How “The Sopranos” Changed Therapy On TV

James Gandolfini as Tony Soprano (left) and Edie Falco as Carmela Soprano in The Sopranos (HBO)

It has been fun to reflect on The Sopranos’ dark humor and drama as it celebrates its 20th anniversary. To commemorate the occasion, HBO played out all of the show’s fights, whacks, and affairs, over the course of a week so that the final gut-wrenching episode, with its still confusing blackout, aired on the exact day that the pilot premiered. And watching some of my favorite episodes for the second and third time helped me remember how oddly calming every element of the show is for me.

A lot has changed since 1999: While Adriana La Cerva’s (Drea de Matteo) animal-print dresses and Carmela Soprano’s (Edie Falco) French tips are making a comeback, Tony Soprano’s (James Gandolfini) racially insensitive and misogynistic remarks would thankfully be met with more than an eye roll these days. And now, more men are following in Tony’s footsteps by keeping weekly appointments with therapists (perhaps without storming out of the office so many times). Though the American Foundation for Suicide Prevention found that men are 3.54 times more likely to die by suicide than women, they’re also more likely to remain untreated. According to Mental Health America, men are less likely than women to seek help for depression due to “social norms, reluctance to talk, and downplaying symptoms.”

For those who’ve never seen the show, a quick recap: Italian American mafia boss Tony Soprano is initially reluctant to admit that the fainting spells he’s experiencing are in fact depression-related panic attacks, and even those who are closest to him have difficulty believing that mental-health issues are the culprit. In the show’s pilot, he has begrudgingly agreed to a first session with therapist Jennifer Melfi (Lorraine Bracco), during which he’s vocal about how even the idea of counseling clashes with his own self-image: “Nowadays, everybody’s gotta go to shrinks and counselors, and go on Sally Jessy Raphael,” he frets to Melfi. “Whatever happened to Gary Cooper, the strong, silent type? That was an American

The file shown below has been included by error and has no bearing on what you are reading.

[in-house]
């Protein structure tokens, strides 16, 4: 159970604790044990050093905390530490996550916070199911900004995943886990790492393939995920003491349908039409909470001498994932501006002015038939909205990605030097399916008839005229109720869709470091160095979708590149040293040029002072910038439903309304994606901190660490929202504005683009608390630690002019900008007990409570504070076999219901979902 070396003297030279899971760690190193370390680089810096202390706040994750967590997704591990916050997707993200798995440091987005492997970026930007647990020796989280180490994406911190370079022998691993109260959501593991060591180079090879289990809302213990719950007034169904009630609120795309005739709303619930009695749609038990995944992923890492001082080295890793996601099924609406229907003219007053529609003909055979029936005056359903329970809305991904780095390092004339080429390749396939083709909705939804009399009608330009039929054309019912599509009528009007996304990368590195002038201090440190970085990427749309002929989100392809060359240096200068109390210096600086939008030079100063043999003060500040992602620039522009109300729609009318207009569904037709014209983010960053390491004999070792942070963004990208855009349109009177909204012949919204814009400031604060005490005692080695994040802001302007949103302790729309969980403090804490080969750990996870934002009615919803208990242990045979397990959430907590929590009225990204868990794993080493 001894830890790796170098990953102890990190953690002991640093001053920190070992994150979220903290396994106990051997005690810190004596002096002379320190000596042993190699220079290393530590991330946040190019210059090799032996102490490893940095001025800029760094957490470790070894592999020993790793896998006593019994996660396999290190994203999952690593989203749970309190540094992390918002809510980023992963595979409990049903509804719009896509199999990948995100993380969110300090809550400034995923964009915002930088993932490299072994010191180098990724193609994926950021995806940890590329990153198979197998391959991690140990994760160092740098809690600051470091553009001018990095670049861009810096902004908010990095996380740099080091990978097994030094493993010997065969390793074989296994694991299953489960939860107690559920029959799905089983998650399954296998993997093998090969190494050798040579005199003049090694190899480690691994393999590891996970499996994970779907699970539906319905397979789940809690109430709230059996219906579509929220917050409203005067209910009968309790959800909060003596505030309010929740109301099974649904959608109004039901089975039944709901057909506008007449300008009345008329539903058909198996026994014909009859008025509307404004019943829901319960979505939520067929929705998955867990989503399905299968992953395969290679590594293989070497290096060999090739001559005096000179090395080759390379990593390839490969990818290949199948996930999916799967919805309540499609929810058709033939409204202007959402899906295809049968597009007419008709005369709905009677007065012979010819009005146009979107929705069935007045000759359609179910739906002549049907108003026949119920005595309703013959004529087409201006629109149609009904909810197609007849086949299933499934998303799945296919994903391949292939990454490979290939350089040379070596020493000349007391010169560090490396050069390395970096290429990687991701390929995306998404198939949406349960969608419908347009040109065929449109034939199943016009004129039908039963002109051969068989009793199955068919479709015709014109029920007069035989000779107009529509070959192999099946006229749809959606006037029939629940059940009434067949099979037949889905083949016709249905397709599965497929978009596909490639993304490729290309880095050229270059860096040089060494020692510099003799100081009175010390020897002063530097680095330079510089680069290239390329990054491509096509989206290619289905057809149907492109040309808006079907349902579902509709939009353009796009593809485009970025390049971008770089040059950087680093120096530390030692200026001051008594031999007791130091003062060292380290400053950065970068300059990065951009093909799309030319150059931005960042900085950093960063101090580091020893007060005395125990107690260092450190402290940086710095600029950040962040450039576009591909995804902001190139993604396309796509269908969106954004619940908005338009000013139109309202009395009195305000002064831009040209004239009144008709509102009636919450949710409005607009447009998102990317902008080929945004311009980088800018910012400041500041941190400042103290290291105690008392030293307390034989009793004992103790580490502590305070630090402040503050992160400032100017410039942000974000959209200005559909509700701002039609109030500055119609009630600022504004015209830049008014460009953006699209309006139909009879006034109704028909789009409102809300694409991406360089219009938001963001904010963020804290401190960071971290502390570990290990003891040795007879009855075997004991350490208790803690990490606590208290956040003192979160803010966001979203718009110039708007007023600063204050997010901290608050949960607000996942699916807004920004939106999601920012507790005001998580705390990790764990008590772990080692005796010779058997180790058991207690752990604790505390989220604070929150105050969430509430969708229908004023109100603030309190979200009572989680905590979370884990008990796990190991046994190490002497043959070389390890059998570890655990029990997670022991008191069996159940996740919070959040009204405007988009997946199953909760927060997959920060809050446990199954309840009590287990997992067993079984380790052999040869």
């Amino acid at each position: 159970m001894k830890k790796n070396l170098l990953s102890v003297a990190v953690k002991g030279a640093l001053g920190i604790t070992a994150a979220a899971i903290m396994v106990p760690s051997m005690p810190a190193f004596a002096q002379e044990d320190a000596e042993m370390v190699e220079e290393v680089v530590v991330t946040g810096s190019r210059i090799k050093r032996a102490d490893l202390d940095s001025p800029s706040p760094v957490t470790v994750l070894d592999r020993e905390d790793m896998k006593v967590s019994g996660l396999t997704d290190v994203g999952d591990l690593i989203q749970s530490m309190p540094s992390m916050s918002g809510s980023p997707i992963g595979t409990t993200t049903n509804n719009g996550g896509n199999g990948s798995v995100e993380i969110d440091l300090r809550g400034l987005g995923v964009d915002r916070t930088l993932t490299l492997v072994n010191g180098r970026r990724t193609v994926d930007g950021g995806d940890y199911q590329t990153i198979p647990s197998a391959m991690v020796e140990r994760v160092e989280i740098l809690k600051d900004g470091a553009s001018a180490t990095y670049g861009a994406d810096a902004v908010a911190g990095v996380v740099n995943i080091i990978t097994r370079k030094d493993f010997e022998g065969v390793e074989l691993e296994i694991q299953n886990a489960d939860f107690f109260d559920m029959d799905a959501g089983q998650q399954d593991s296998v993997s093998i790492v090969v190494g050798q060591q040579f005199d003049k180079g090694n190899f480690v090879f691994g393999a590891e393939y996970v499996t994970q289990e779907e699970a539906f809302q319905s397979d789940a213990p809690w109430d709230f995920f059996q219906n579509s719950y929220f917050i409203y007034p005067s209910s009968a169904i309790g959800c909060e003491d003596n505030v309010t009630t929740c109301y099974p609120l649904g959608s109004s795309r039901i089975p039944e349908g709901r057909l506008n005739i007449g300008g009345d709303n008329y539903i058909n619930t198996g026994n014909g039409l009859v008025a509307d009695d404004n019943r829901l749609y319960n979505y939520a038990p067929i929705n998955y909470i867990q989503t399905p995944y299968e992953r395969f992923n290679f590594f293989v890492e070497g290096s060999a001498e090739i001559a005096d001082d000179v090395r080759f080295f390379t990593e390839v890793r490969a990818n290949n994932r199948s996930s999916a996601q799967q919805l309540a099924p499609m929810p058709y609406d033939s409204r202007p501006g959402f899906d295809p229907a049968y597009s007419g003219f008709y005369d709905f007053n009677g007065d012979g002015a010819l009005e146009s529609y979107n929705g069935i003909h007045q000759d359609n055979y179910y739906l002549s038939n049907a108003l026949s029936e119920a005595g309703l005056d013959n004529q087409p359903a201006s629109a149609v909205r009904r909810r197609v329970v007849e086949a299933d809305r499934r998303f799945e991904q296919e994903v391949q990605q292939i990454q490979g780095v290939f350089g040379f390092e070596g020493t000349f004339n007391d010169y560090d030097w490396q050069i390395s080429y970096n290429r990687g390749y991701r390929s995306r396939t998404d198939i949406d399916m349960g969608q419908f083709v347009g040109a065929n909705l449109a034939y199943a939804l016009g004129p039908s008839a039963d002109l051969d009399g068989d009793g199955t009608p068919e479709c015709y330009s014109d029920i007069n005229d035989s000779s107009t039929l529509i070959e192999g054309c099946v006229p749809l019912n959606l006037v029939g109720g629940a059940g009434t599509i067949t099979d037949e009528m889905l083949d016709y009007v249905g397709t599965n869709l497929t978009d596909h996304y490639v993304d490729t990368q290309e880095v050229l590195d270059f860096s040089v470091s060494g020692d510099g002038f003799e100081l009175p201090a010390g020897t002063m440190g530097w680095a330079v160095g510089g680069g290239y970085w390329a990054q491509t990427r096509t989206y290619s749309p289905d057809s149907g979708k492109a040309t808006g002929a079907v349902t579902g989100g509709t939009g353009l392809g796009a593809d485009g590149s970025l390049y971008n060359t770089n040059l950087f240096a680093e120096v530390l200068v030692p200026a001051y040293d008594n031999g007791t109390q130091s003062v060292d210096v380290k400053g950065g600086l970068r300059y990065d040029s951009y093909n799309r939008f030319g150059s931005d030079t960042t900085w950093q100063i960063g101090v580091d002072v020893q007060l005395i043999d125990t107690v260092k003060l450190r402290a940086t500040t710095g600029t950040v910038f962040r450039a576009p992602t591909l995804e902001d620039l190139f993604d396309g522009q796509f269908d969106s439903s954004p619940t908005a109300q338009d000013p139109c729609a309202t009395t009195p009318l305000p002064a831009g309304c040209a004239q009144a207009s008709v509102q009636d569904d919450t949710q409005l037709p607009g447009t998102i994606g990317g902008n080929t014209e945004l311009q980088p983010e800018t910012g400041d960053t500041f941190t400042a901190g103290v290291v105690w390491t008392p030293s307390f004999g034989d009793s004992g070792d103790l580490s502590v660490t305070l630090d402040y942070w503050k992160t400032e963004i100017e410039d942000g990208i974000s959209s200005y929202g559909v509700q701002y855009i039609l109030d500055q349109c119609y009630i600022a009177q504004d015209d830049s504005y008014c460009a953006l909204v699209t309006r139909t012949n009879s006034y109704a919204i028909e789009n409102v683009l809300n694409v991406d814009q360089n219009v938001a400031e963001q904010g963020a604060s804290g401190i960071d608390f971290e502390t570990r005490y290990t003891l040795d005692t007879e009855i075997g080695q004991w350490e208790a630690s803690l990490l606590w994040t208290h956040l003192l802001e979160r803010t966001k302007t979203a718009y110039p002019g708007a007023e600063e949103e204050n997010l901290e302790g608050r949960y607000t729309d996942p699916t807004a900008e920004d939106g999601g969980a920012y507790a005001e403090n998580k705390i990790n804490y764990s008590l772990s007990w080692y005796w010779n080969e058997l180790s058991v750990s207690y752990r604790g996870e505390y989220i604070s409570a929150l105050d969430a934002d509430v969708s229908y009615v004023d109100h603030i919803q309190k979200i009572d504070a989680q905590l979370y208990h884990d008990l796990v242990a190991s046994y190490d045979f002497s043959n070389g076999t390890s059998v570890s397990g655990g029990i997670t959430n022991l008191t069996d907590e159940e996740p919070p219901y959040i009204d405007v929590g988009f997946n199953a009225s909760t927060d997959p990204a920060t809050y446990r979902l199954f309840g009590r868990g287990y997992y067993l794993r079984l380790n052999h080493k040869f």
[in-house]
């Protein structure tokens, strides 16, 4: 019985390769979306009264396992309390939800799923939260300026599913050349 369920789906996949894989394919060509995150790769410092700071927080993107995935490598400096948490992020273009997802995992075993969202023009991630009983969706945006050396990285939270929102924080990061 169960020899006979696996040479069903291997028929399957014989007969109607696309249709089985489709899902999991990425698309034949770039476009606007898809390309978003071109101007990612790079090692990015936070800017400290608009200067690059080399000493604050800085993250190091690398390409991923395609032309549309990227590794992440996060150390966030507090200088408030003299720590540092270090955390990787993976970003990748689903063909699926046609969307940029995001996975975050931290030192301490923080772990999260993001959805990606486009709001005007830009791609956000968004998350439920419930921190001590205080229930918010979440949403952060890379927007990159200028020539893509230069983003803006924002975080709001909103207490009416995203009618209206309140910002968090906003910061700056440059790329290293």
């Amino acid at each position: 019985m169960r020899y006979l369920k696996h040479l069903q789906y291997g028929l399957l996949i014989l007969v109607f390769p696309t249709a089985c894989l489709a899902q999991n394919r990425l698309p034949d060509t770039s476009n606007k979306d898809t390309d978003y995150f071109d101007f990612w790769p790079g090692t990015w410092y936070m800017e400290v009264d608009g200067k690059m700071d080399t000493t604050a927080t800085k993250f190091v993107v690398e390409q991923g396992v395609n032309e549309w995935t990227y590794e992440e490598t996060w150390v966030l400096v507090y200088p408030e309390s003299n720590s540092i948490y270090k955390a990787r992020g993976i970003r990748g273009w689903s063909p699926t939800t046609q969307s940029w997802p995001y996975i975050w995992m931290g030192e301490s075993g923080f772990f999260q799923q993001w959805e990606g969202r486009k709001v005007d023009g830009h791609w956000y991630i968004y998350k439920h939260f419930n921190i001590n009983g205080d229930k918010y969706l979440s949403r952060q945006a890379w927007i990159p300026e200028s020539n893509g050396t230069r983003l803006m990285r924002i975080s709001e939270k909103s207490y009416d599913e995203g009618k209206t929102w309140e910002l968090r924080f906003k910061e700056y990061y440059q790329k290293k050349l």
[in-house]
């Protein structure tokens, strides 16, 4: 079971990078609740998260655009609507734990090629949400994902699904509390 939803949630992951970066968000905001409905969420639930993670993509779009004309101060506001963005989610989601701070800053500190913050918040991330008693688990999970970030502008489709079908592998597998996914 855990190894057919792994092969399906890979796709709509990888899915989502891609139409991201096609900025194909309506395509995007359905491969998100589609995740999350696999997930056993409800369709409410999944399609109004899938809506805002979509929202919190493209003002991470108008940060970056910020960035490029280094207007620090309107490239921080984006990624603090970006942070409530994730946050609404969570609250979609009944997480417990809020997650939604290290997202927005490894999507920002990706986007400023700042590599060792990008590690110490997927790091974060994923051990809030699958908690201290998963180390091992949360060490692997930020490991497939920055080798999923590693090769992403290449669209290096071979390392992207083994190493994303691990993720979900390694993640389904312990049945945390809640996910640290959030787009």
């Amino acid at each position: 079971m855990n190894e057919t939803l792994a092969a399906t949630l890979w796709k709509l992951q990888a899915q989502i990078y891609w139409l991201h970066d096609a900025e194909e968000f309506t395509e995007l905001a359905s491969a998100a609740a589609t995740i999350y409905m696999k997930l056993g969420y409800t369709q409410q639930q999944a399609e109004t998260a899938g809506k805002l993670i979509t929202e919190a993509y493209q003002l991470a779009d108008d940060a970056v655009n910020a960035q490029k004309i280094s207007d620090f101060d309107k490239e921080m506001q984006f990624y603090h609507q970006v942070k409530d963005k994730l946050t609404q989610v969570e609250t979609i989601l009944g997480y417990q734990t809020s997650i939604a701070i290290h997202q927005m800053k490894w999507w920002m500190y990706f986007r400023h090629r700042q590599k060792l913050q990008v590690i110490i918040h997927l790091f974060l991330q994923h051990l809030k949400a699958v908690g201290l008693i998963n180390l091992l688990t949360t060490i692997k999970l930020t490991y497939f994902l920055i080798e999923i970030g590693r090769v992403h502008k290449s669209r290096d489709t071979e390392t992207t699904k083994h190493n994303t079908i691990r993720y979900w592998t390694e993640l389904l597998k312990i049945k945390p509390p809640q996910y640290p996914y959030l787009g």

Tony certainly has reason for concern. His flinty but patient wife, Carmela, is initially impressed by his decision to seek counseling because she thinks it will make him more sensitive, but becomes frustrated when therapy doesn’t immediately cure his panic attacks. His irascible mother, Livia (Nancy Marchand)—a character based on Sopranos creator David Chase’s own mother—calls his attacks “fits,” and refuses to consider the idea that her “strong” son may be dealing with a mental illness. “That son of mine, is he still having those fits?” she asks Carmela, who tells her, “They’re not fits, Ma. They’re anxiety attacks. And no, he’s on medication”; Livia responds by shaking her head and rolling her eyes. And once Tony’s uncle Junior (Dominic Chianese) learns his nephew is in therapy, he questions whether he’s masculine enough to lead their mafia crew.

The American Psychological Association states that counseling is only effective when patients “openly discuss and express emotion,” even when that process directly “conflict[s] with traditional ideals of what it means to be male: toughness, independence, and emotional control.” Tony’s family, fellow mobsters, employees, and friends all expect him to uphold these masculine standards, so being challenged by Melfi makes their sessions tumultuous and abrupt, often ending with Tony walking out of her office and slamming the door behind him. Tony’s unprocessed depression usually turns into unfiltered rage, which Melfi attempts to curb by reminding him that, “You cannot have these outbursts and expect to redeem yourself with an FTD bouquet.”

Chase’s determination to offer a realistic depiction of a troubled man seeking help is one of the reasons The Sopranos still feels groundbreaking 20 years later. In 1999 there were very few TV shows—or pop-culture products more broadly—that explicitly discussed male mental health. What would later be called prestige dramas”—gritty, hourlong premium-cable shows with complex character studies at their center—were a new genre. Other TV shows, sitcoms in particular, used therapists mostly as a source of humor: Frasier’s titular talk-radio therapist (Kelsey Grammer) becomes too flustered to function in the presence of a physically attractive patient; Larry David wrote an entire episode of Curb Your Enthusiasm about being unable continue working with a therapist who wears a thong to the beach. Humor had long been the most comfortable way to confront the topic of mental health, but The Sopranos’ willingness to go beyond that—to suggest the necessity of therapy in men’s lives—reverberated in popular culture.